Basic situation

Anyone over the age of 20 would have grown up being taught that Pluto was the 9th major planet, and astronomers also happily accepted that. However in the 75 years since its discovery science moved on, and more far away Solar System objects were found. In the light of this new evidence it then made sense to re-classify it as a dwarf planet instead of a major planet.

This thread is more a matter of emotion and personal wishes, than scientific fact. OK, so the general public prefer to call it a planet, the IAU and Astronmers choose to call it a dwarf planet, so what. It is still the same lump of whatever it is out there in the same place.
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Message 1623767 - Posted: 5 Jan 2015, 16:49:07 UTC
Last modified: 5 Jan 2015, 16:49:30 UTC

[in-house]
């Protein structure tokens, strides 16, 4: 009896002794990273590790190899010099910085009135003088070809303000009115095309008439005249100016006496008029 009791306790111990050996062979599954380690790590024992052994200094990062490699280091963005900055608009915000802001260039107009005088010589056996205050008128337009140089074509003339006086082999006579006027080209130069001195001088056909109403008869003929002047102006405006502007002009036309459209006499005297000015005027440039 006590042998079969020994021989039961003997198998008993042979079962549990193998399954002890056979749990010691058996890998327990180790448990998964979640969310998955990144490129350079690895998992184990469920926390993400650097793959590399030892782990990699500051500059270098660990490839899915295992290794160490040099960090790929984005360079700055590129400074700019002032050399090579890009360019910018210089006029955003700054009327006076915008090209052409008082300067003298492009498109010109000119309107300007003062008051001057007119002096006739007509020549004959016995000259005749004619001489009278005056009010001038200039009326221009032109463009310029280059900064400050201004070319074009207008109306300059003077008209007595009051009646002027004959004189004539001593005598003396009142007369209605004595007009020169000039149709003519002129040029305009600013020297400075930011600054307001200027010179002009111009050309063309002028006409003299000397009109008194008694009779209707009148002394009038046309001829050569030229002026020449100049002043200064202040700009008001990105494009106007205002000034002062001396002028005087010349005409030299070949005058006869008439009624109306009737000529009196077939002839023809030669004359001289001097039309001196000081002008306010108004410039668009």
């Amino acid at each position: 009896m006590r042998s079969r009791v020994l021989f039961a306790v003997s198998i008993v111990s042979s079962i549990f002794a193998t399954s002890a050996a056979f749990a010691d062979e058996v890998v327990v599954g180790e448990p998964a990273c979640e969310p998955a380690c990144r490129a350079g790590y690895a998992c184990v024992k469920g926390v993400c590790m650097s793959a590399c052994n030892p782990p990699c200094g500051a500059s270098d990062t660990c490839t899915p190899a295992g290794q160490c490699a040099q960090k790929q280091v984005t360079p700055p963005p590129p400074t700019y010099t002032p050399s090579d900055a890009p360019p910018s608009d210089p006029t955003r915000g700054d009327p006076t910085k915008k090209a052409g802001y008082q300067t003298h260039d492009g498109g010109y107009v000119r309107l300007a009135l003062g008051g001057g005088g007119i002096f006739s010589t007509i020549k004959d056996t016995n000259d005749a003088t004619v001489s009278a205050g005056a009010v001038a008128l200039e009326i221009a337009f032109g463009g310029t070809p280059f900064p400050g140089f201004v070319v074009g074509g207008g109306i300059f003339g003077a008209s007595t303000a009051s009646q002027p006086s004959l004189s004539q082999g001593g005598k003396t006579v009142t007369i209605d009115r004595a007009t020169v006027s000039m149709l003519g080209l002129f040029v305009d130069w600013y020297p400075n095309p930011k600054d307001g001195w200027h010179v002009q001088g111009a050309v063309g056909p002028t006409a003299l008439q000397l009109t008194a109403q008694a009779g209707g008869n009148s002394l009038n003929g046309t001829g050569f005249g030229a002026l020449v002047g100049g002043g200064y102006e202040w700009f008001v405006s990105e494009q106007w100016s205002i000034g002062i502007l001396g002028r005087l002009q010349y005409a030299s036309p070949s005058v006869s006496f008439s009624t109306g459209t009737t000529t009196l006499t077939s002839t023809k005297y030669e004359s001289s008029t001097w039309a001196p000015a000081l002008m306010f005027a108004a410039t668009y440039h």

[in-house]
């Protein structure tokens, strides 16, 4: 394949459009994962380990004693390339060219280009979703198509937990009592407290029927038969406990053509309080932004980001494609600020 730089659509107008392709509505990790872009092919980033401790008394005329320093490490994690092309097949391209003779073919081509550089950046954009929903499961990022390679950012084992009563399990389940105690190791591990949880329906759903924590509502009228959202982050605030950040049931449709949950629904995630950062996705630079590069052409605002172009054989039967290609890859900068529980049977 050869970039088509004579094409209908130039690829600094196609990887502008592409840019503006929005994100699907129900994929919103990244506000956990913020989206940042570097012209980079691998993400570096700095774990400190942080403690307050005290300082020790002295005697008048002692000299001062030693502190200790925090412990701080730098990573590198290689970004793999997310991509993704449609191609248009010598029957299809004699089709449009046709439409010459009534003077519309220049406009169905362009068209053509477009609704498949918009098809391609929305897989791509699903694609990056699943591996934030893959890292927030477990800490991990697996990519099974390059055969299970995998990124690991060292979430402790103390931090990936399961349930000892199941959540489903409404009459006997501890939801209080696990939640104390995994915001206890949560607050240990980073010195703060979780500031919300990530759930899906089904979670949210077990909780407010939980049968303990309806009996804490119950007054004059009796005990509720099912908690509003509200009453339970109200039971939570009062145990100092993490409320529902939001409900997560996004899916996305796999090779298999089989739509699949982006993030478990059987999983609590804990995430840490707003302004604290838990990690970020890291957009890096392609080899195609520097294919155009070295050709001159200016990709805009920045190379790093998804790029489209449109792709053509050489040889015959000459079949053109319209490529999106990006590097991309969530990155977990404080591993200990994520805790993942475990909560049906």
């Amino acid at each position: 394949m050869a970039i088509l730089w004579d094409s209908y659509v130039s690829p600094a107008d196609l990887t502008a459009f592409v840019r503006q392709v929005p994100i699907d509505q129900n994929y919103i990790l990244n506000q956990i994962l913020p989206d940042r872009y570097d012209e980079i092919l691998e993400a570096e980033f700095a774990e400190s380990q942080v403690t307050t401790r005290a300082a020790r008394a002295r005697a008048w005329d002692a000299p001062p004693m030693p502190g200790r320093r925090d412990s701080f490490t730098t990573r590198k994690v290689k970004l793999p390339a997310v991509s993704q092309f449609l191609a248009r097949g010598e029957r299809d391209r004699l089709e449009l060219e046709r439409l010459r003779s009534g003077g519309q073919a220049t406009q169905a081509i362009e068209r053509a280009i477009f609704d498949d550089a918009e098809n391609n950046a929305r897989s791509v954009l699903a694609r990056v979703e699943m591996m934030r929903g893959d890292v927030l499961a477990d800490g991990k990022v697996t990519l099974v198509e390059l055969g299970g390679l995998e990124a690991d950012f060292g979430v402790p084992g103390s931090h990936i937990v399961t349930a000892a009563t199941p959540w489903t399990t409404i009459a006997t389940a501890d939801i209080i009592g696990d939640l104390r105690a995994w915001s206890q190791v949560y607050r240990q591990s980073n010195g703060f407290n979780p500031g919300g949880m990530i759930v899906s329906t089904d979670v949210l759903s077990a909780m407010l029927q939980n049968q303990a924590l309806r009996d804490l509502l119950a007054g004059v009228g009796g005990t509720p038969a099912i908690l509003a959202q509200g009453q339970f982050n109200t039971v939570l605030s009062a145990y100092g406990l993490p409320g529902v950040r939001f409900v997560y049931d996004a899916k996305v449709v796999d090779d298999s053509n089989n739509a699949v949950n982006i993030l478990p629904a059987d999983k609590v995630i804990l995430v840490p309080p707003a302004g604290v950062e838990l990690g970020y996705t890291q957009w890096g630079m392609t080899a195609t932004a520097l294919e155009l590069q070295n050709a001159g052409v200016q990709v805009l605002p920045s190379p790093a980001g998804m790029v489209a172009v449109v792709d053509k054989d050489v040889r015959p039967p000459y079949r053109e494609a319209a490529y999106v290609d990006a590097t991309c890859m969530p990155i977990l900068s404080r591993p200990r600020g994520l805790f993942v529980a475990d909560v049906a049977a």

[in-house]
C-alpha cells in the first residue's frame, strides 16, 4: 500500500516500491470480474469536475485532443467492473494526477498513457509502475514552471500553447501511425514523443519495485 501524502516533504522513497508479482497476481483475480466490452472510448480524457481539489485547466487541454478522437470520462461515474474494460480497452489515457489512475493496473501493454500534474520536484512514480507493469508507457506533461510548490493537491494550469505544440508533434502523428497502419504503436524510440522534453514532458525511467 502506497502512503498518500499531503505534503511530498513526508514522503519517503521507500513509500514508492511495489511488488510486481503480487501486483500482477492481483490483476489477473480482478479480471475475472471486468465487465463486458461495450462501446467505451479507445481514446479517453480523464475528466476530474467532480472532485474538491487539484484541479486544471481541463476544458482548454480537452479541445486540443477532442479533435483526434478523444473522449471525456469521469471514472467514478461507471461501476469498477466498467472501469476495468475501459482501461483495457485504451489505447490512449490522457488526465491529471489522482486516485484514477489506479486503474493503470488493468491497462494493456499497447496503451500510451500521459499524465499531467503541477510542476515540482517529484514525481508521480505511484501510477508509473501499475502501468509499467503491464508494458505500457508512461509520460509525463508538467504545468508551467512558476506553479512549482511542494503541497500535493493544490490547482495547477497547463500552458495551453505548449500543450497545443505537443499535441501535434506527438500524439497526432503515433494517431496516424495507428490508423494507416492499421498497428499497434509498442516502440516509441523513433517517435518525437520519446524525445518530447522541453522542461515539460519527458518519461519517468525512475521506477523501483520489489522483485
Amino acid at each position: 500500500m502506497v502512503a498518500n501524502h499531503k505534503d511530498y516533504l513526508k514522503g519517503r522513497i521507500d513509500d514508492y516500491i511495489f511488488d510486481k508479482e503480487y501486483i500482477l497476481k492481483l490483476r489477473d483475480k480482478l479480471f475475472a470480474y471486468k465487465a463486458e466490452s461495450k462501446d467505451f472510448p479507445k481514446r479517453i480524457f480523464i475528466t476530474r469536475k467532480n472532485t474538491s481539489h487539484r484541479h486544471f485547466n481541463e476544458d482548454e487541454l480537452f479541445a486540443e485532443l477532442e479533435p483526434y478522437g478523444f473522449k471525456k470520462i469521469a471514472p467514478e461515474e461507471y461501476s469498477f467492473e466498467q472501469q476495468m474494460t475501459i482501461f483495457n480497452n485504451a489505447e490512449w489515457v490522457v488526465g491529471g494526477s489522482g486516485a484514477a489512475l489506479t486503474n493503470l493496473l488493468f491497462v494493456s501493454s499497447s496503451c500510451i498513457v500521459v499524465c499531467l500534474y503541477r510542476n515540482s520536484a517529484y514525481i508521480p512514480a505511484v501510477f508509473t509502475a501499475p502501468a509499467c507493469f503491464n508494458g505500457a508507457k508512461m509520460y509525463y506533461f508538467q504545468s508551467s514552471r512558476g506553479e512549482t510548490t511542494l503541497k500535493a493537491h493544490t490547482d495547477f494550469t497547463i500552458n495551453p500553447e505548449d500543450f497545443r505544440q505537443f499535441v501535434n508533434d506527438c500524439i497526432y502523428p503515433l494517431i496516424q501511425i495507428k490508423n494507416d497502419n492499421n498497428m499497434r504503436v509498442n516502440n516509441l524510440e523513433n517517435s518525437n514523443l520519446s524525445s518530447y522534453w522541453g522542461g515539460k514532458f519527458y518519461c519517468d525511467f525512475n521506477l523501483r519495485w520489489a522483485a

Fortunately, some people are persistent Chris:))
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Message 1623777 - Posted: 5 Jan 2015, 17:53:11 UTC

Sig line says it all...
Bob Smith
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Message 1623866 - Posted: 5 Jan 2015, 20:09:26 UTC - in response to Message 1623705.  

If you want to consider Pluto to be a planet, then it should be classified as an ICY PLANET along with the other icy planets that we have found and will find that are as big or bigger. This should fit in with the previous designations of:

Rocky planets (Inner)
Gas planets (Outer giants)
Icy planets (Far out dwarfs)

This shouldn't offend anyones' sensibilities and should ease the arguments.

As time and technology move on we will find more and more of the latter. We may even choose to consider members of the Oort cloud to be far out icy asteroids (potential comets)

Perhaps we will find that this pattern exists for other "solar systems"



An Icy planet, but still... A Planet.
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Message 1624052 - Posted: 5 Jan 2015, 23:20:16 UTC

http://en.wikipedia.org/wiki/Kuiper_belt

I personally don't care one way or the other, but the Kuiper belt has over 1000 known objects, and as many as 100,000 total objects. Is size the only parameter that designates Pluto as a planet among 100,000 similar objects? What about Haumea and Makemake?